Born in Sandviken on 1st July 1927, died in Stockholm on 8th March 1999. He studied at the State Academy of Music in Stockholm 1947-1952, where he was taught by Alf Linder (organ) and Sven Brandel (piano). He studied counterpoint under Åke Uddén and composition with Lars-Erik Larsson. During these years Eklund also found time to study conducting with Tor Mann. He continued his composition studies abroad, under Ernst Pepping in Berlin. In addition to his achievement as a composer, a profession to which he has always devoted his full energies, he has acquired a reputation as a teacher. He taught the theory of music at the Stockholm Citizens’ School 1961-1967, and in 1964 he joined the staff of the State Academy of Music in Stockholm, where he taught harmony and counterpoint. Between 1954 and 1956 Eklund received a Composer's Scholarship from the Swedish Government.

Technically speaking, Eklund predominantly employs a distinct, simple rhythm and a sophisticated treatment of melody. He aims for independent clarity in the individual parts and also at fullness of substance in the polyphonic contrapuntal movements. His musical imagination is convincing, both in his unashamedly cheerful pieces and on occasions when he carefully builds up his music into larger forms; on these latter occasions he can achieve a profound gravity which compels one to regard him as a “confessing artist“ of inner necessity.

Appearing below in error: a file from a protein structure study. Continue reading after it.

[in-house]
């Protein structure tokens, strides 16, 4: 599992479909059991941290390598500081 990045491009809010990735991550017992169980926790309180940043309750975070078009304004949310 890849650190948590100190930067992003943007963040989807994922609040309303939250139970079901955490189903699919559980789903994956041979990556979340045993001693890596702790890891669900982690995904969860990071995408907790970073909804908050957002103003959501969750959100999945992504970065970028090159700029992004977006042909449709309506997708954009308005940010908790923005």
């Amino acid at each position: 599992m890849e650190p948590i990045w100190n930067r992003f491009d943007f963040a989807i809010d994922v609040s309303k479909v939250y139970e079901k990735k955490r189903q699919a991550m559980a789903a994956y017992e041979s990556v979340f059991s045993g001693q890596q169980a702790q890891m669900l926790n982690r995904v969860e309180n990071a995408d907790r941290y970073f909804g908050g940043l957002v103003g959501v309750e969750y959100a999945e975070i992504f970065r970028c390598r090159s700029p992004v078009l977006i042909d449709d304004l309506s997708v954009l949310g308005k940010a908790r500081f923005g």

Hans-Gunnar Peterson
Source: STIM / Swedish Music Information Centre

Description from Requiem Survey.org.
Hans Eklund, (01/07/1927 - 08/03/1999), a Swedish composer and teacher, born in Sandviken. After attending the Stockholm Musikhögskolan (1947- 52) he studied composition with Larsson and with Pepping in Berlin (1953-4); and in 1957 he studied opera in Rome. In 1964 he was appointed to teach counterpoint and harmony at the Stockholm Musikhögskolan. Most of his compositions are instrumental and are marked by a solid technique developed principally from Hindemith and Reger; the concertante Musica da camera pieces are modelled after Hindemith’s Kammermusik series. Musik för Orkester which marked a turning- point in his career, was followed by four symphonies, the second of which was a bitter reaction to hypocrisy. The third was suggested by the landscape and folk music of Gotland. He has never been interested in electronical music.
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All download links I have posted are for works, that, to  my knowledge, have never been commercially released in digital form.  Should you find I've been in error, please notify myself or an Administrator.  Please IM me if I've made any errors that require attention, as I may not read replies.
Dundonnell
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« Reply #44 on: March 05, 2014, 02:49:07 am »

Profound thanks to Karl Miller for supplying these Eklund recordings and to John (jowcol) for uploading them for us Smiley Smiley

Eklund was a remarkable composer. I happen to rate him up there with Allan Pettersson as one of the very best of the more modern but not avant-garde Swedish composers.
We already have the symphonies Nos. 1, 3, 6, 7, 8 and 11 but now we have added Nos. 2, 4, 5, and the Piano Concerto. Only the Ninth and Tenth symphonies elude us.

This will provide a wonderful opportunity to sample more of the music of a composer unaccountably ignored by commercial recording companies Roll Eyes Eklund is, apparently, of no interest to Robert von Bahr and BIS Sad

(With the You Tube additions of more previously unheard British music today has been like Christmas-time, unwrapping musical presents Smiley)